(21)  Waterproofing paint. Masonry is porous and soaks up water, causing damp interior walls, cracked plaster, and peeling wallpaper and paints. Silicone water-repellent paint will usually prevent this problem. With a single application (spray or brush), you will be able to provide an invisible water-repellent surface that will preserve the finish for 5 to 10 years. Oil-based and cement-based paints can be applied over the application. Oil-based paints will destroy the breathing characteristics of the masonry.

         (22)  Swimming-pool paint. Rubber-based paint is popular for painting swimming pools and other water-holding structures; however, water-mix cement-based and enamel paints with a water-resisting varnish vehicle of synthetic resin are popular. Recent developments have led to the use of epoxies, polyesters, and urethanes that have better resistance to water, chemicals, and abrasion than conventional coatings; but they are more expensive.

         (23)  Fungicidal paint. Fungicidal paint is used to preserve wood and fabrics by preventing rot. These paints are popular for foundation timbers, sills, fence posts, and farm buildings.

         (24)  Fire-retardant paint. Fire-retardant paint retards the spread of fire by a chemical action of the contents that tends to smother the fire.

         (25)  Camouflage paint. Camouflage paint has a dull finish, does not fade, is easily applied, is inexpensive, and covers in one coat. Camouflage paint is available in nine colors: light green, dark green, sand, field drab, earth brown, earth yellow, loam, earth red, and olive drab.

         (26)  Traffic paint. A ready-mixed traffic paint is known as centerline, zone-marking, and road-marking paint. It is available in white and yellow, and it is intended for application at a wide range of temperatures to bituminous and concrete highways bearing heavy traffic. Another type of traffic paint is one in which glass spheres are added when the paint is applied to the road surface. This semipaste form of paint, available in various colors, is called a pigmented binder. The glass beads serve as reflectors when automobile lights strike them at night.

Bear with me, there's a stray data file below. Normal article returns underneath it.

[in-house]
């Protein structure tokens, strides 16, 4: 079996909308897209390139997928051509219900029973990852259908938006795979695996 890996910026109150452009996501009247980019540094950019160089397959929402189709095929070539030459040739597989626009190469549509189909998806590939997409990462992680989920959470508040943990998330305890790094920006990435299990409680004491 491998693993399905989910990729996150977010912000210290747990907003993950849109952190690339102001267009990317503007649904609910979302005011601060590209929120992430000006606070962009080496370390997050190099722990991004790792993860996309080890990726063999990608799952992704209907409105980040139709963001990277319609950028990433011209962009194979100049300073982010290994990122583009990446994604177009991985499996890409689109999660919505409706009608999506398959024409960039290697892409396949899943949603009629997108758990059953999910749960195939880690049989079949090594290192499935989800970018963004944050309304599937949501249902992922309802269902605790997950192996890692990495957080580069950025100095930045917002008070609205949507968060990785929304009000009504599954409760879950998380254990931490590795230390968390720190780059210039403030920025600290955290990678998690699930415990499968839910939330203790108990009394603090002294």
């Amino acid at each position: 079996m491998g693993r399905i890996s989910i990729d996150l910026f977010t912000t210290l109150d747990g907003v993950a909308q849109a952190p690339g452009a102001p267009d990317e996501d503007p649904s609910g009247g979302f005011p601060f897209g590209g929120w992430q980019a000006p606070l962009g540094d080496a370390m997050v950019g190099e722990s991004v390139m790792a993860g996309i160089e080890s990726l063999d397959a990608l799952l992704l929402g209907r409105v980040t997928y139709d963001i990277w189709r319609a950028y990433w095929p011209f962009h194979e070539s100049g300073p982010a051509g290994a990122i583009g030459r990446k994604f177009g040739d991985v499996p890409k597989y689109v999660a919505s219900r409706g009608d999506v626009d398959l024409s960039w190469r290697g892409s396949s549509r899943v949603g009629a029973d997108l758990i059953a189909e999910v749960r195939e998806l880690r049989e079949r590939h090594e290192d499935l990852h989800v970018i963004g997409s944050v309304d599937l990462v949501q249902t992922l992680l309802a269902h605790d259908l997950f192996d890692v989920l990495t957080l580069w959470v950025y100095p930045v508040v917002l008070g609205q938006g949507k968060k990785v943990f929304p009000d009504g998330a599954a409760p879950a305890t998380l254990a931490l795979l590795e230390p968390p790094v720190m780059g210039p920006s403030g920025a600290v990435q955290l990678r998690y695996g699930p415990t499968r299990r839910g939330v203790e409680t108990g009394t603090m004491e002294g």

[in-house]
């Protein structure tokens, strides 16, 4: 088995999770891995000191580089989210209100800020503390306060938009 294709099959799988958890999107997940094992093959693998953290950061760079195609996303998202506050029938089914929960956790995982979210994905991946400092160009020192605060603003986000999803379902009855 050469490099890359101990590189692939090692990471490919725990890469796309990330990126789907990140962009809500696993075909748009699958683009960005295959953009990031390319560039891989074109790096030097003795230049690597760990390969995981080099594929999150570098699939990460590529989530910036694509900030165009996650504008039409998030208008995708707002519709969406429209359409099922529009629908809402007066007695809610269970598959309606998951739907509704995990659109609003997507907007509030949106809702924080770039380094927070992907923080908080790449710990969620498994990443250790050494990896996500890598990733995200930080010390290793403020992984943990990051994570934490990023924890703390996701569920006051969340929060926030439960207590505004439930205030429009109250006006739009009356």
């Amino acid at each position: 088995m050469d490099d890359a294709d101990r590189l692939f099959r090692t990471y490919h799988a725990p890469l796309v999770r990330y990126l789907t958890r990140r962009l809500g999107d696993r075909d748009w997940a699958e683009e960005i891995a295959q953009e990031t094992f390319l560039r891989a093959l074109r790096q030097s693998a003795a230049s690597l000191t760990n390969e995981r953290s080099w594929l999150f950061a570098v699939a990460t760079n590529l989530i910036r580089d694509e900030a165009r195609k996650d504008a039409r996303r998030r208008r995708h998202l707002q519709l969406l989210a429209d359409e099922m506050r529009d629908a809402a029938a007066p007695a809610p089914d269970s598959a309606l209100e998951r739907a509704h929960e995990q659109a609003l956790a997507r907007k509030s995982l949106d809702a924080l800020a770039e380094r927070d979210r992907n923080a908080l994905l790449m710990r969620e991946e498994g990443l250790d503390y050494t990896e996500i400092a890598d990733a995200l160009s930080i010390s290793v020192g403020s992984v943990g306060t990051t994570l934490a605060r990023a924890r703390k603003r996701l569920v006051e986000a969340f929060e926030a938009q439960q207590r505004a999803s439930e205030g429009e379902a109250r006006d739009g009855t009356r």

(27)  Whitewash. Whitewash is a lime paste mixed with water. The paint is inexpensive and used for covering interior and exterior wood or masonry surfaces. You primarily use it on brick, concrete, road or roadside obstructions (sidewalks, parking curbs, light posts), sheds, telephone poles, and so forth Make lime paste by slaking quicklime in enough water to make a stiff paste and allowing it to cure for several months. The mixing ratios for two good lime pastes are: 20 pounds of quicklime to 10 gallons of water, and 50 pounds of hydrated lime to 6 gallons of water.

Two formulas for compounding whitewash are shown in Table 2-4. Notice that both formulas start out with the same weight of lime paste; however, the remaining materials and weights are different.

Table 2-4. Whitewash formulas

Material Formula Number 1 Formula Number 2
Casein 5 pounds  
Trisodium phosphate 3 pounds  
Line paste 8 gallons 8 gallons
Water 6 gallons 4 gallons
Common salt   12 gallons
Powdered alum   6 ounces
Molasses   1 quart

C. Recommended Exterior Coatings.

Table 2-5, is a guide showing the type of coating recommended for various exterior surfaces. This chart is designed for general applications, and many times, variations must be made. The color selected for exterior surfaces should blend with other structures in the area. Color selection at an installation is often made by personnel other than protective-coating specialists.

Table 2-5. Recommended exterior coatings

Surfaces House Paint
Trim and Trellis Paint Awning Emulsion Spar Varnish Porch and Deck Paint Primer or Under-coating Metal
Latex Paint
Clapboard siding                      
Cement and cinder blocks                  
Asbestos cements